The following is an excerpt from Tiernan Ray | February 8, 2016 | Barrons.com |
If it’s Monday in early February, which it is, it must be time to start thinking about Apple’s (AAPL) prospects for the rest of this year, after an 11% sell-off this year on iPhone worries.
Mizuho Securities’s Abhey Lamba this morning reiterates an Outperform rating on the shares, and a $120 price target, reminding investors that regardless of the features of the next iPhone — presumably an “iPhone 7” — there is a replacement cycle that will support sales of the device:
Lately, we have been getting a lot of questions on how to think about the iPhone 7 cycle as investors have started to focus on what incremental innovation can Apple deliver with the new phone. While it is too early to speculate what features and functionality can Apple offer with iPhone 7 hardware and iOS software upgrades, we note that there is a normal replacement cycle (due to aging of the hardware and greater demands from new software releases) that can not be ignored. Our survey indicated elongation of life of iPhones from ~20 months to ~27 months but we think it is tough to expect average life of phones to go beyond 2.5-3.0 years. Apple still has a significant installed base on pre-iPhone 6 versions and many iPhone 6 users will likely be ready for normal upgrades by 2016- end. We have modest growth assumptions for iPhone 7 over iPhone 6S cycle while we agree that success of iPhone 6 cycle will be tough to repeat.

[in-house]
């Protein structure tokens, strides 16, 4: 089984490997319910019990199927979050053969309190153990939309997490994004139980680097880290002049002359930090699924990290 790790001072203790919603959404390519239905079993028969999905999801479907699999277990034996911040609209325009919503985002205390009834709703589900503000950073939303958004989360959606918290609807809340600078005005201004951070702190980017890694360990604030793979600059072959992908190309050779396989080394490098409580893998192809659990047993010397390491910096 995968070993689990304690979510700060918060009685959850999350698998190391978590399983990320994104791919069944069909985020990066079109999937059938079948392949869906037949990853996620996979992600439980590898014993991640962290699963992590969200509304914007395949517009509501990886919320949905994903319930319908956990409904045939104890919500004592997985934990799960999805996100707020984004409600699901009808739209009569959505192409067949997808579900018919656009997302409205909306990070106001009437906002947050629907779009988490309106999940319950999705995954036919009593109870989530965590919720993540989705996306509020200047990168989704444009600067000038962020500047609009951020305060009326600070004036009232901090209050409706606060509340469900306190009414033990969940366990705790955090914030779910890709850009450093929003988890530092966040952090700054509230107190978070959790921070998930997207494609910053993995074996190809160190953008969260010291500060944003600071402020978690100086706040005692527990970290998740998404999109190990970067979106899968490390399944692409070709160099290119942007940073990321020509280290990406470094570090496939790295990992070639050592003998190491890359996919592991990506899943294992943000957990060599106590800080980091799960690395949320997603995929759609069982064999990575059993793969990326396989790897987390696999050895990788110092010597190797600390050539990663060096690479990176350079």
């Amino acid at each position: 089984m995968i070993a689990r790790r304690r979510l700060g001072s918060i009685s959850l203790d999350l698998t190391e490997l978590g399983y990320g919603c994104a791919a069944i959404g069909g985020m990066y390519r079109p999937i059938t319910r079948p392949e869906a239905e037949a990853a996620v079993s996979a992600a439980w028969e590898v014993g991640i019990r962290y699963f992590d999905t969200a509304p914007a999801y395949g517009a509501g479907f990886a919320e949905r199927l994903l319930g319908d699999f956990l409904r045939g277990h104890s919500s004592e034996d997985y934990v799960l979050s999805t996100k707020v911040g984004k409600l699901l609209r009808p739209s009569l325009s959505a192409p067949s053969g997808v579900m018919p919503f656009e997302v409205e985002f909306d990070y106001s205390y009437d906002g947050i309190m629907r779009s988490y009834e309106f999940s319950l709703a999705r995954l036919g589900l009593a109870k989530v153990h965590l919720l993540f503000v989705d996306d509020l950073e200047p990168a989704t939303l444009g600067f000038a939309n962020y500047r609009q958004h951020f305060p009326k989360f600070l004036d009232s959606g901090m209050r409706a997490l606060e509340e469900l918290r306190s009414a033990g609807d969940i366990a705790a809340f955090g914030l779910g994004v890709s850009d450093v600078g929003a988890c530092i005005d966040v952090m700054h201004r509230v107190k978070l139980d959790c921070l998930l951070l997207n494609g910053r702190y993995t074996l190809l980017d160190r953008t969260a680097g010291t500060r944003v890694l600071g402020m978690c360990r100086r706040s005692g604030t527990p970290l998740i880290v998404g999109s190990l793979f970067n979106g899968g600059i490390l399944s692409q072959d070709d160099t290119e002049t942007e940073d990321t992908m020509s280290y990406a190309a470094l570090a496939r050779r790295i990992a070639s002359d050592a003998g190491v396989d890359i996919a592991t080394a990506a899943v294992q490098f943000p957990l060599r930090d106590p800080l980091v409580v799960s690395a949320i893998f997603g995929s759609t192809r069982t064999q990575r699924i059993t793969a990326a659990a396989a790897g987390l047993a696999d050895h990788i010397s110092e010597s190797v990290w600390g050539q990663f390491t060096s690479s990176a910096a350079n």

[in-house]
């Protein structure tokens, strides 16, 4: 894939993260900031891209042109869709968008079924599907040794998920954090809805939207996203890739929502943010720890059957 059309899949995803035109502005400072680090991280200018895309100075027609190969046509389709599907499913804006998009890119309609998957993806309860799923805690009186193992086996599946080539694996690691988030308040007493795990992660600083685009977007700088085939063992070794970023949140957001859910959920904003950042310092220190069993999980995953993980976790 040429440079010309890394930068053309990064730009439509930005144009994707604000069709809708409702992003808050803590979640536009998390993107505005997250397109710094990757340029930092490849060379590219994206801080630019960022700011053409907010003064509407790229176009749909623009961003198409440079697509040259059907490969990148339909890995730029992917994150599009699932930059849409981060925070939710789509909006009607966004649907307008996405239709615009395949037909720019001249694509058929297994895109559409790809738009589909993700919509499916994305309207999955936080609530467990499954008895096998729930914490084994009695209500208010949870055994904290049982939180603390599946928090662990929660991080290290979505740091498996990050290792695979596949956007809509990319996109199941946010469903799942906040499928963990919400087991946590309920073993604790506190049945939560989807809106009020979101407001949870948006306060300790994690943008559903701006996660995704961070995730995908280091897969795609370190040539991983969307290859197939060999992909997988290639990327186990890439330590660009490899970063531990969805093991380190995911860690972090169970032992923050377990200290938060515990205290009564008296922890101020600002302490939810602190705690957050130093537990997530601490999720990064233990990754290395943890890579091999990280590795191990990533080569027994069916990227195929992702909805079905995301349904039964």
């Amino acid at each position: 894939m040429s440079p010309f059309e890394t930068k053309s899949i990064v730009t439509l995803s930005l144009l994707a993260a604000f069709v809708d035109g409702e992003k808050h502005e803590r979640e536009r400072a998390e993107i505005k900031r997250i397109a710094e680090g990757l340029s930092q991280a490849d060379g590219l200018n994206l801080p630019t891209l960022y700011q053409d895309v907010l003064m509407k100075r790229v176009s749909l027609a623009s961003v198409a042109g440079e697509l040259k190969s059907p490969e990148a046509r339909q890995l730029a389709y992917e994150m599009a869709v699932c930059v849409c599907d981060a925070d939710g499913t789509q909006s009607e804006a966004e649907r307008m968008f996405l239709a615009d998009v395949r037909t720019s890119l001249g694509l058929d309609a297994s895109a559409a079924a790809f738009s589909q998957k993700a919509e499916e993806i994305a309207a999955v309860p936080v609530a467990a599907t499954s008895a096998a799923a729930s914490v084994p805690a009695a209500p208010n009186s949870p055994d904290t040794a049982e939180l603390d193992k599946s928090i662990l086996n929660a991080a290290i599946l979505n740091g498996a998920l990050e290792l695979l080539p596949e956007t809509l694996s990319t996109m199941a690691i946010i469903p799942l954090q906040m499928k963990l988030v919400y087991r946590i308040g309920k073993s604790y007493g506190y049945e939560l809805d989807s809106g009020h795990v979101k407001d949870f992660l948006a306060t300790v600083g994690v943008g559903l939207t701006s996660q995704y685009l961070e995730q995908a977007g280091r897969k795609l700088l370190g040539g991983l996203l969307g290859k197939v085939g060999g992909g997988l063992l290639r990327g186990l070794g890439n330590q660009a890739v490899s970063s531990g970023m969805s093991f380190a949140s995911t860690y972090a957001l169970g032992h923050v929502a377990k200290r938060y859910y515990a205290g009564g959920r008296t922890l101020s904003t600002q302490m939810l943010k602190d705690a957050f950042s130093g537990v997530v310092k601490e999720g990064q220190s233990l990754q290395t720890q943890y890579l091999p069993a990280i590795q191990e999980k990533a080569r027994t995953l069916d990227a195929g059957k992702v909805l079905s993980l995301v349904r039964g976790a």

To that end, Lamba offers that his numbers for sales this year seem safe for now, and that the data on iPhone “could start inflecting” in the June quarter.
Lamba’s colleagues in Japan are still cutting estimates for how many components they think Apple may be ordering for iPhone, he notes:
Our Japan team published a note “iPhone Production Forecast Update” today updating its forecast after checks with various component manufacturers. The team now expects total iPhone component procurement to be ~224mm for 2016, which would be down 11% Y/Y. The team is expecting ~30% Y/Y decline in 1H16 followed by ~9% rise in 2H16. As such, we expect data points from the supply chain to start inflecting sometime in 2Q16 when component manufacturers are likely to start preparing for Y/Y growth in shipment volumes.
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